Theme Of Gothicism In A Rose For Emily

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As Greg Iles once said, “Sothern Gothic is alive and well. It’s not just a genre, it is a way of life.” That very statement exudes throughout William Faulkner’s short story “A Rose for Emily.” Sothern Gothicism is often characterized by a near-obsession with the dark nature of humanity, sickness, and disease. It is defined as an originally European form by tradition that depicts a sense of moral decay and depravity of the region. Moreover, it is often used for humorous purposes. Miss Emily Grierson is the talk of the once upscale and elegant old town of Jefferson. After her controlling father passes away, she contracts an overtaking mental illness. She is unable to let go of her one and only human companion: her father. She is a traditional …show more content…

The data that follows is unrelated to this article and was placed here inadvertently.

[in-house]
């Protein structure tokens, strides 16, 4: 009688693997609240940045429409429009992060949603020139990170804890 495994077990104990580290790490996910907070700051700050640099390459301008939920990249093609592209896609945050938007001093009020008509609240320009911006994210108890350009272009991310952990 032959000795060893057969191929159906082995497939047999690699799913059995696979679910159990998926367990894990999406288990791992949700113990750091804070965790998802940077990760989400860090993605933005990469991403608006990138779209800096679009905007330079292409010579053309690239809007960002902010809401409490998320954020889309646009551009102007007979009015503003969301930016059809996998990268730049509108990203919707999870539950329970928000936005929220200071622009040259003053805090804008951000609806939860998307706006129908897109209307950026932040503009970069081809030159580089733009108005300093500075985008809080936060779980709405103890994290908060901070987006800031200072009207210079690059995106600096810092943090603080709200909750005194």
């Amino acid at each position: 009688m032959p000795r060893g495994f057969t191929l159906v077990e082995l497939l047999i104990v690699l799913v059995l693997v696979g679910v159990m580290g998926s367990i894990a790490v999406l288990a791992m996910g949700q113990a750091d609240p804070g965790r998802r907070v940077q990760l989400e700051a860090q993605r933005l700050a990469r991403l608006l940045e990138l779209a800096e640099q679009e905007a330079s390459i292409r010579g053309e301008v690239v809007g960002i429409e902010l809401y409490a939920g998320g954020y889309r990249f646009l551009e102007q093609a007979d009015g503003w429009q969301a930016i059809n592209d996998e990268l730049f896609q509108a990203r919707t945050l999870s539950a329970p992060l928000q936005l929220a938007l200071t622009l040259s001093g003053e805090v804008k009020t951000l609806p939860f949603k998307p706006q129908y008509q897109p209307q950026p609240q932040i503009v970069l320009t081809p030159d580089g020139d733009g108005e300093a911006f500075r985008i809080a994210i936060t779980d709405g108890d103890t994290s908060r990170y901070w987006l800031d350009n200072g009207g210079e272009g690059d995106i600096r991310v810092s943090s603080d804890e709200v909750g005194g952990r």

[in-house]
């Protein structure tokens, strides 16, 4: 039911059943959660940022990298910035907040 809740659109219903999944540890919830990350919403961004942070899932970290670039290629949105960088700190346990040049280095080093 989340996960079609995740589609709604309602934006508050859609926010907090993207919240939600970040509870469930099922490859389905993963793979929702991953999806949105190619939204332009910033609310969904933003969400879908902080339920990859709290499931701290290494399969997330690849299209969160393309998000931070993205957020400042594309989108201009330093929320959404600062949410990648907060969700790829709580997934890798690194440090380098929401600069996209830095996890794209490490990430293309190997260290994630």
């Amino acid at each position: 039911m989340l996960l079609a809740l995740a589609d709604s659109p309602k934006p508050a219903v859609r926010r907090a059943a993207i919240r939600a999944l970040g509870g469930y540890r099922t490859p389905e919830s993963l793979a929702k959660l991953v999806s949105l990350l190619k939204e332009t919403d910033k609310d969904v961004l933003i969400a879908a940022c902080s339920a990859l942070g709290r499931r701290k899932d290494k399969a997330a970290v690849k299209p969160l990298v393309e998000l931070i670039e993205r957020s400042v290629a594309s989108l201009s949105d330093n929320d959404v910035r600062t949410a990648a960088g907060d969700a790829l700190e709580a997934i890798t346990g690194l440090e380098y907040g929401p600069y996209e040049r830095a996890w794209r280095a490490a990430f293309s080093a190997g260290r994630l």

In other words, an inherit obsession with sickness and death is obviously carefully placed throughout. In addition, because this is a southern gothic tale, it is somewhat concerned with antisocial behavior. This is usually due to the changing social morals and tradition. One could definitely characterize Emily as antisocial and somewhat oblivious to the town changing around her. One could say, she is in her own little bubble of sorrow. This alienation from the world outside her door couldn’t be more obvious than when Miss Emily 's necrophilia is revealed. For example, the very first line of the story reads, “When Emily Grierson died, our whole town went to her funeral… (998).” Throughout her whole life, Emily was sheltered from the rest of the town by her father. She was so kept away from society and normalcy that it hindered her growth. Her father never allowed her to properly court any young man due to the fact that, “None of the young men were quite good enough for Miss Emily and such (1000).” When the only human relationship she has left dies, it’s no wonder she goes mentally insane. The story insists that she refuses to come to grips with the fact that her father is dead and gone. “She told them that her father was not dead. She did that for three days, with the ministers calling on her, and the doctors, trying to persuade her to let them dispose of the body. Just as they were about to resort to law and force, she broke down, and they buried her father quickly (1000).” At last, when she finally does begin a relationship with a man, the townspeople gossip, “Homer himself had remarked—he liked men, and it was known that he drank with the younger men in the Elks’ Club—that he was not the marrying man (1002).” Probably the most eerie gothic-like aspect of this story is when Miss Emily finally leaves her house. Homer had left for a few days, in

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